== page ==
The Ireland tour was a risk, a risk that nearly did not pay off. Not only were the travel arrangements decidedly last minute, but also there was the fact that most of the people in the tour party had only met each other on a few occasions. By the time everyone had had a few pints in the ferry bar, I was very glad we had all made it. By the time we all gathered for this photo on the last day in Kilkenny, I knew that it was time to start arranging the next tour. And maybe to start thinking about the one after that.
Pictured are (back L to R) Nicki Jordan, Sid Thomson, Rita Thomson, Amanda Hall, Windy Miller, Mad-Dog O'Shea, Tara Scoffield, Martin Watts, Ernie Sharland, Duncan Chave, (middle L to R) Peter Thomson, Deke Matravers, Kevin Barron, Python Price-Hughes, Colin Cecil, (front L to R) Naomi Sheffer, Kate Thomson, Adi Borley, Annie Thomson, Jim Thomson.
The friendliness of our hosts was magnificent. Kilrane staged a game for us, despite the fact that their pitch was so wet as to have a deep end and a shallow end. Bagenalstown let us stay in the Boys Brigade Hut after a scare about camp-site security. Richard Green, the skipper of Halverstown, let us camp on his farm and then provided us with a fantastic breakfast. Pat Kavanagh missed the point of lock-ins joining us on the paying side of the bar and leaving Derek Matravers and Martin Watts to act as bar staff.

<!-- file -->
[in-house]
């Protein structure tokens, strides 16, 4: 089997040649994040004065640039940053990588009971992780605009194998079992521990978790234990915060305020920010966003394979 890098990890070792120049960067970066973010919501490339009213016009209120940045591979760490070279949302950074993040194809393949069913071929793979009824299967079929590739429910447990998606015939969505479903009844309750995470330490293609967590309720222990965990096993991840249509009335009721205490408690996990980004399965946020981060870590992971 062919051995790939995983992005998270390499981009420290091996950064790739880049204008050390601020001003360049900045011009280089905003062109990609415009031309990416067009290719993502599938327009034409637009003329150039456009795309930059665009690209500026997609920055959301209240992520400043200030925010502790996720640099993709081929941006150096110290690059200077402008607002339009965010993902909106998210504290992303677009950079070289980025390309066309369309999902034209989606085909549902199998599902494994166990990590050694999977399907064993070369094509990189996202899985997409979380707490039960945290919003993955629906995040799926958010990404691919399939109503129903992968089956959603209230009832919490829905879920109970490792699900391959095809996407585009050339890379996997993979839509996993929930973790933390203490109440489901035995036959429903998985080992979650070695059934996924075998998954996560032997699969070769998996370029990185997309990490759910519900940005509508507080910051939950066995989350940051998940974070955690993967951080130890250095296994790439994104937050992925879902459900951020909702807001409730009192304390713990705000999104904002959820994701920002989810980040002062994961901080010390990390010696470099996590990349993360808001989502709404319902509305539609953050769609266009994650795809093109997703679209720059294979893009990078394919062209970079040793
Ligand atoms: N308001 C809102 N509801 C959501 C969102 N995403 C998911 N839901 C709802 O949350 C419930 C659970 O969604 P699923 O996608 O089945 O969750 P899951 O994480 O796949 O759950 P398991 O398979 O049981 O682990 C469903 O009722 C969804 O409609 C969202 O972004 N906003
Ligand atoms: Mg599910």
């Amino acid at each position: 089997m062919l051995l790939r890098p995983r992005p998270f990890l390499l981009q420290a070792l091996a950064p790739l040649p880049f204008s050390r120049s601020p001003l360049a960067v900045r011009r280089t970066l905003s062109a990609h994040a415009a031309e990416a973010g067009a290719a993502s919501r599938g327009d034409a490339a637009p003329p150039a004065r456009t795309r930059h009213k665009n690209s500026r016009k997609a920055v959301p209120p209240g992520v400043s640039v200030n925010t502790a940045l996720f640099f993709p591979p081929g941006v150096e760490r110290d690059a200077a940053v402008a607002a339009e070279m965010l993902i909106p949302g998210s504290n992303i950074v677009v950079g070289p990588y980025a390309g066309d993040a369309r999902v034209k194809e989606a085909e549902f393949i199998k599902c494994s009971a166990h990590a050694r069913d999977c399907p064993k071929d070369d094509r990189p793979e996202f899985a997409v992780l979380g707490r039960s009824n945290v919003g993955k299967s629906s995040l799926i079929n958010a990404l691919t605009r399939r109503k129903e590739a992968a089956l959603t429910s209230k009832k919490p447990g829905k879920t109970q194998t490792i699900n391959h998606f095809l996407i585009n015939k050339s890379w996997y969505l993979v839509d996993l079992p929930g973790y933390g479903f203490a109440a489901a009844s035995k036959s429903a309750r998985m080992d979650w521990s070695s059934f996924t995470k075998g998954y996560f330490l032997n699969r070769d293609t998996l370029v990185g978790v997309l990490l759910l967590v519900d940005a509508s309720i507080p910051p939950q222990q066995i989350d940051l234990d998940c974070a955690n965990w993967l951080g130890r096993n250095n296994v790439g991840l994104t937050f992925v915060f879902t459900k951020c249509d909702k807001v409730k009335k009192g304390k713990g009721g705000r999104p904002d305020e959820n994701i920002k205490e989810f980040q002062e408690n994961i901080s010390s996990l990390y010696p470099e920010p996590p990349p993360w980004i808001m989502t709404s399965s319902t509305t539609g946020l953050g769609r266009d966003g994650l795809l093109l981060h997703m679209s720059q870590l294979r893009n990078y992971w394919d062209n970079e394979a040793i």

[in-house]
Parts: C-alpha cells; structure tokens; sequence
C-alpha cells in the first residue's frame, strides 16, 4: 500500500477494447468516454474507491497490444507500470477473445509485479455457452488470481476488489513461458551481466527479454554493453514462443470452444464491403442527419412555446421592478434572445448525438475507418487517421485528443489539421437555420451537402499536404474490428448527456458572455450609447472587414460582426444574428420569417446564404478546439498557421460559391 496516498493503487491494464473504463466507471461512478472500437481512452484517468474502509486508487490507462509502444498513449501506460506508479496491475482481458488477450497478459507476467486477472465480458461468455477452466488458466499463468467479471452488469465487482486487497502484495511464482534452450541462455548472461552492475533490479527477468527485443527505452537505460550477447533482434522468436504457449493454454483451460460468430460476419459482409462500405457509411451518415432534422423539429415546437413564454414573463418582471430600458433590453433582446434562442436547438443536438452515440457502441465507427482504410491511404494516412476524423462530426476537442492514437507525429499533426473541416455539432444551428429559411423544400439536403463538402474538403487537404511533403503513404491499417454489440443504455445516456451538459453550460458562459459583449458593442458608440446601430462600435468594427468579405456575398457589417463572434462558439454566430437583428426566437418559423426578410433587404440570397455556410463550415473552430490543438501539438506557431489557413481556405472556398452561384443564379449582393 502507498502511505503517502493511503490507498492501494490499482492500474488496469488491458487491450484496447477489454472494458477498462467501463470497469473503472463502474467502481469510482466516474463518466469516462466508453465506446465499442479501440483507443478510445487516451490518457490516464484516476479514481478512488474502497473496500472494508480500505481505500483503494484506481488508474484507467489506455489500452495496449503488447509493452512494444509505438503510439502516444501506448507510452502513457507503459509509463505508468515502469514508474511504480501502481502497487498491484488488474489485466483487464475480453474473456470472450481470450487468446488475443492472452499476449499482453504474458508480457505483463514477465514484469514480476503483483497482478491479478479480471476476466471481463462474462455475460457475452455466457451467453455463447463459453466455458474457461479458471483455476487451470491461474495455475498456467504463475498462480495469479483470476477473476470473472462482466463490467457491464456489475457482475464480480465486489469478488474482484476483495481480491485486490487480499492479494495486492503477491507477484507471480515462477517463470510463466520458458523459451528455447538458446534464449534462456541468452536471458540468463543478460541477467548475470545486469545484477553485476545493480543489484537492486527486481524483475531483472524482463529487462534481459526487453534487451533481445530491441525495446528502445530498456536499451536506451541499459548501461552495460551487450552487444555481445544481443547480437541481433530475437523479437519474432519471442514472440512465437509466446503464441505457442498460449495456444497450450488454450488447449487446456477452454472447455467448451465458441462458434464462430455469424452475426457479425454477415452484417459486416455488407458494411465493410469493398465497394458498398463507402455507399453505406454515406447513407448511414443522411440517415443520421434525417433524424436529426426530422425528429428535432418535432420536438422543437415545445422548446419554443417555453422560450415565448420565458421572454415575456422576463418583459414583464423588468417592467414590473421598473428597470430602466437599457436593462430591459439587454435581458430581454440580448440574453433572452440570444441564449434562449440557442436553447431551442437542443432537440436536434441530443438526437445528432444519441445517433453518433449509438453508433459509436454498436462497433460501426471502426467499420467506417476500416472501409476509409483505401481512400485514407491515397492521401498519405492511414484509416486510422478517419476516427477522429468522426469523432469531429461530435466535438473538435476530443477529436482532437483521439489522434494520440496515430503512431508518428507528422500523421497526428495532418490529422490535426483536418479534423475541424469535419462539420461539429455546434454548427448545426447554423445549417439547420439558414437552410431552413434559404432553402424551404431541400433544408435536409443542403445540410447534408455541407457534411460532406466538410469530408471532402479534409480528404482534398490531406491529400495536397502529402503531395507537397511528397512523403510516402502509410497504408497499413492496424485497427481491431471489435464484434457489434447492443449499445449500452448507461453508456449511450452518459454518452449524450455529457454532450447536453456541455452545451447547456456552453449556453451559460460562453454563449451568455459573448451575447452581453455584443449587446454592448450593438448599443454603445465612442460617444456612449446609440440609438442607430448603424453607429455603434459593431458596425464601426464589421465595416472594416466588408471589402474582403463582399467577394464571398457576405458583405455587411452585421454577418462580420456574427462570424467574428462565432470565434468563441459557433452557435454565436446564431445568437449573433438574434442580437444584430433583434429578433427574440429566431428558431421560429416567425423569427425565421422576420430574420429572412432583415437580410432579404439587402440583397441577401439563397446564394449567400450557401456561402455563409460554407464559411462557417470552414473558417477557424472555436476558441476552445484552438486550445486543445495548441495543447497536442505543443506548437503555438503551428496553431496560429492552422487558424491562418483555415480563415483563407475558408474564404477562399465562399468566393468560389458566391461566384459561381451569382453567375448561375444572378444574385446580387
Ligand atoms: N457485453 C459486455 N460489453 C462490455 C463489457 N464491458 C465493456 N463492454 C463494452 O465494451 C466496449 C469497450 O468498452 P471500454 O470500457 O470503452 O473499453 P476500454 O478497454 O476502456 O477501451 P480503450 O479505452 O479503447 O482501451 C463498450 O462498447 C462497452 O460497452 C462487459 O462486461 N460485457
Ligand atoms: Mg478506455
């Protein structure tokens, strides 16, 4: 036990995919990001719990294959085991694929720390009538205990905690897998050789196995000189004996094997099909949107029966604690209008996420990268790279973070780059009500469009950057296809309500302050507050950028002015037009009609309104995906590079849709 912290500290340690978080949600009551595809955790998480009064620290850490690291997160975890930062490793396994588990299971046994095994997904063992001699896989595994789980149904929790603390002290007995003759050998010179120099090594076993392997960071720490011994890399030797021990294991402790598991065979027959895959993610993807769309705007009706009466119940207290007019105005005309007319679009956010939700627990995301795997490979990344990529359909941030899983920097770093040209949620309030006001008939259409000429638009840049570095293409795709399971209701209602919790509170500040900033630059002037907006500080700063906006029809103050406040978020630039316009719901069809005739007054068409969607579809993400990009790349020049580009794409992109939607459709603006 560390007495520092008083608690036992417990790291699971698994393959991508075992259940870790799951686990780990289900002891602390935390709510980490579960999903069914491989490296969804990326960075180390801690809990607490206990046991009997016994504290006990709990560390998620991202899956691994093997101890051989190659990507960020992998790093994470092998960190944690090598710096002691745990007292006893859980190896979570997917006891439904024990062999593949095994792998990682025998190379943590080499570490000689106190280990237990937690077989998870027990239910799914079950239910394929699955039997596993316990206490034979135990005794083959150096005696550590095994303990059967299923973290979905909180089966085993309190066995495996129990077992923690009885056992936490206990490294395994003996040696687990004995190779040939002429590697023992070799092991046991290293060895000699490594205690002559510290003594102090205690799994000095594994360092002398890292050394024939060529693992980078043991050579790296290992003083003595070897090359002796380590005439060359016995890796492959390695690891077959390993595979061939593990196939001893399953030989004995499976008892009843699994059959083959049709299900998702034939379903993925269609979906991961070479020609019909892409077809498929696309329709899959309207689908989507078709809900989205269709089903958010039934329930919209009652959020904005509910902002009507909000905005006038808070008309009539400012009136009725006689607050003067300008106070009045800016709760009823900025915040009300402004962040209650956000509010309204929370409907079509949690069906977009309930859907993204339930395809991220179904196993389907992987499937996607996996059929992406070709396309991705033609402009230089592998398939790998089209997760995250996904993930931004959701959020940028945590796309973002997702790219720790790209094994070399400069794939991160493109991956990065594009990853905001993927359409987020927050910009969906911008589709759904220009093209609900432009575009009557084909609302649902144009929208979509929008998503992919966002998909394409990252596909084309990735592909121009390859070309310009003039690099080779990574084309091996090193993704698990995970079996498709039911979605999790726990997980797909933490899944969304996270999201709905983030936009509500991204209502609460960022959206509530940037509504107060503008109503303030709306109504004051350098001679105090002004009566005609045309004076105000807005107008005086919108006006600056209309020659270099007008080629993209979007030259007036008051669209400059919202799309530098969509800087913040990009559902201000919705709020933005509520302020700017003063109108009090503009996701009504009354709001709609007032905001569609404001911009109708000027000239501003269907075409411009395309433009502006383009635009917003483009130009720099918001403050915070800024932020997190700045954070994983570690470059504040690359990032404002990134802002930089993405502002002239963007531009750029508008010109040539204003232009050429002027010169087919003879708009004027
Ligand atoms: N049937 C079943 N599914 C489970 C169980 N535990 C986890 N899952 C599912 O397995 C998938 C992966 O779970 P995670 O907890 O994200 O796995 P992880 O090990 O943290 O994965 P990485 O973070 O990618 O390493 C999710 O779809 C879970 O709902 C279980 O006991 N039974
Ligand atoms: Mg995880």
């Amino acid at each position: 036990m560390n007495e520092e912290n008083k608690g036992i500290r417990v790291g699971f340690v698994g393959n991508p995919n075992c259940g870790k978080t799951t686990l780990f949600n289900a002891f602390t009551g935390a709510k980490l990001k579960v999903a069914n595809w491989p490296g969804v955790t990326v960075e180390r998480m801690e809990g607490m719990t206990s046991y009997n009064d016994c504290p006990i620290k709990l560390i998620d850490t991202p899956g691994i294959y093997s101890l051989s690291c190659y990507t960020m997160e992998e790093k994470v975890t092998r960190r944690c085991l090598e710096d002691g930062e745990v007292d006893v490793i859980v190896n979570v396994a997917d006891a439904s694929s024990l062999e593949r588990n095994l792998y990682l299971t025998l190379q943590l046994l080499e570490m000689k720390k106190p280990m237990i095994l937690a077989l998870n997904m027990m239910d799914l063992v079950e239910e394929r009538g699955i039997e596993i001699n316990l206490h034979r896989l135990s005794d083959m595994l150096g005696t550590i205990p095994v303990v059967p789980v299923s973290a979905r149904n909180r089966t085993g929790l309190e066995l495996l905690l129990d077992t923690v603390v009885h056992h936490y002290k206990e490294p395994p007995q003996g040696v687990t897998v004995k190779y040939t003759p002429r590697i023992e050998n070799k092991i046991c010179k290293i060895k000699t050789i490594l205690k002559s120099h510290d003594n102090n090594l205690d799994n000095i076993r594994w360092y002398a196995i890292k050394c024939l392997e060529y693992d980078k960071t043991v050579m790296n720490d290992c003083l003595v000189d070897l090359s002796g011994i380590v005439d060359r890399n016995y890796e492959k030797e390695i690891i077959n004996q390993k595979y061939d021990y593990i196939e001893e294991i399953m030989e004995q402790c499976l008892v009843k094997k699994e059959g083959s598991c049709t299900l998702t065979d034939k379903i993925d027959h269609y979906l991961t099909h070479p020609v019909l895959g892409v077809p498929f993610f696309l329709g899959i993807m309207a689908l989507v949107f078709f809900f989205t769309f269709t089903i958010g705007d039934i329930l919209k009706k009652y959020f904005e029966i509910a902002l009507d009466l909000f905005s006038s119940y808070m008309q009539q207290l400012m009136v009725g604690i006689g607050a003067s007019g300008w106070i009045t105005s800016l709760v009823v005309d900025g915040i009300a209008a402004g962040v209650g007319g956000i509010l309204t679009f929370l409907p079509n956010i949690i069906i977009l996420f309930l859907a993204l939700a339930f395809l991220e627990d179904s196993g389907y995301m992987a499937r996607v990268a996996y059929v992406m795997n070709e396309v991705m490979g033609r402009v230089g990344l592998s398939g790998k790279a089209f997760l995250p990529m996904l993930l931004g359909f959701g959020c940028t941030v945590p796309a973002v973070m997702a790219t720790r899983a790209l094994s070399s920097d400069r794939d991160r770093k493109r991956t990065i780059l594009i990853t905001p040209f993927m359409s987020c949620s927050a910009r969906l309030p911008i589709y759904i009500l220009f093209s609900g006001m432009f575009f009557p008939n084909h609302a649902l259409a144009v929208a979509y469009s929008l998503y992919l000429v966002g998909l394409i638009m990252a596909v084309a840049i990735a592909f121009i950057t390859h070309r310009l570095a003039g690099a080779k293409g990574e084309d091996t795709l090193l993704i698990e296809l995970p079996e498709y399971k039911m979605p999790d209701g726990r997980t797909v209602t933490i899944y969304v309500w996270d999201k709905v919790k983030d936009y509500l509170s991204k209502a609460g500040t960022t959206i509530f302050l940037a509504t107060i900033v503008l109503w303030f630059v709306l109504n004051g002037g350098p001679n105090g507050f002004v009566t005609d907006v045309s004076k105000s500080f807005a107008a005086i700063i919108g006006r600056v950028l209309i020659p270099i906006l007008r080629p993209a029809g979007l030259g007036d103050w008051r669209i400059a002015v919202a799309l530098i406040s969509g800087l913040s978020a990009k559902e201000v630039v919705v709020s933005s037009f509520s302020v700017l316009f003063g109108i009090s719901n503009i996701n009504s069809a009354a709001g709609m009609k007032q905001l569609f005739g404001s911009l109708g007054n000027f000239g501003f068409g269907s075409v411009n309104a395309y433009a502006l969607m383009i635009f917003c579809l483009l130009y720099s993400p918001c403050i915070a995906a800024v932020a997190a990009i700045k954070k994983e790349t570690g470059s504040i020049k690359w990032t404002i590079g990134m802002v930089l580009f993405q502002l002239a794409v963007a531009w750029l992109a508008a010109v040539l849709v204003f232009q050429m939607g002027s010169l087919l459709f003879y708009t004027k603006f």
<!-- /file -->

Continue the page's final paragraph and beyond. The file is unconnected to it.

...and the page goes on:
We beat Kilrane by 16 runs after Paul O'Shea, with Ernie's help, cleared up the tail. Their last seven wickets fell for 15 runs. O'Shea and Sharland were again the spearhead as we won at Bagenalstown (Muine Bheag) by 31 runs. Sound catching was enough to bring us a 16 run victory at Halverstown, and Martin Watts scored the winning run as we beat Mount Juliet on their beautiful ground.
And it wouldn't have been the same without the dedicated, saturated and refrigerated supporters. Nicki Jordan was the first ever supporter of the tour and Derek Matravers was the player of the tour.